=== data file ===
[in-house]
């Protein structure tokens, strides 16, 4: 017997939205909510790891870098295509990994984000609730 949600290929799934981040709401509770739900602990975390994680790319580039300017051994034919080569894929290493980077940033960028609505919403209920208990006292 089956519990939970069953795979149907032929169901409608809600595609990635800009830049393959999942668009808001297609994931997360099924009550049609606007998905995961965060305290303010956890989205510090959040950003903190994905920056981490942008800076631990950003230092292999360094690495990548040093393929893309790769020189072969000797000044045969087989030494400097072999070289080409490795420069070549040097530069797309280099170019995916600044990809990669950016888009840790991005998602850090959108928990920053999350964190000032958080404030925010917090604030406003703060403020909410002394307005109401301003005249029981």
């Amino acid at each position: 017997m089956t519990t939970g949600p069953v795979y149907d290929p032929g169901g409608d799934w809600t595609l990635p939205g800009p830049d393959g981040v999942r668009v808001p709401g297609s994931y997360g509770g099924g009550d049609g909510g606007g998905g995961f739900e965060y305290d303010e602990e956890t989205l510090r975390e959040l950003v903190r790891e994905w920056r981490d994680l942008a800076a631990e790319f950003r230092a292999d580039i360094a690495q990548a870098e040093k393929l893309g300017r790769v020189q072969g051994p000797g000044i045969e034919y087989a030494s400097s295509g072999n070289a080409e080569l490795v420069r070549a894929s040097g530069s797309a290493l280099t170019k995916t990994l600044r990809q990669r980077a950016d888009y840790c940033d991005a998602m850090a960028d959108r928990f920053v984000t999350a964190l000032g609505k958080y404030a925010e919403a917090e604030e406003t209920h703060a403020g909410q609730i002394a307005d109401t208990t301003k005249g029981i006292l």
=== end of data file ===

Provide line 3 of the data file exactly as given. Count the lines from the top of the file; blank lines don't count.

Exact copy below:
């Amino acid at each position: 017997m089956t519990t939970g949600p069953v795979y149907d290929p032929g169901g409608d799934w809600t595609l990635p939205g800009p830049d393959g981040v999942r668009v808001p709401g297609s994931y997360g509770g099924g009550d049609g909510g606007g998905g995961f739900e965060y305290d303010e602990e956890t989205l510090r975390e959040l950003v903190r790891e994905w920056r981490d994680l942008a800076a631990e790319f950003r230092a292999d580039i360094a690495q990548a870098e040093k393929l893309g300017r790769v020189q072969g051994p000797g000044i045969e034919y087989a030494s400097s295509g072999n070289a080409e080569l490795v420069r070549a894929s040097g530069s797309a290493l280099t170019k995916t990994l600044r990809q990669r980077a950016d888009y840790c940033d991005a998602m850090a960028d959108r928990f920053v984000t999350a964190l000032g609505k958080y404030a925010e919403a917090e604030e406003t209920h703060a403020g909410q609730i002394a307005d109401t208990t301003k005249g029981i006292l």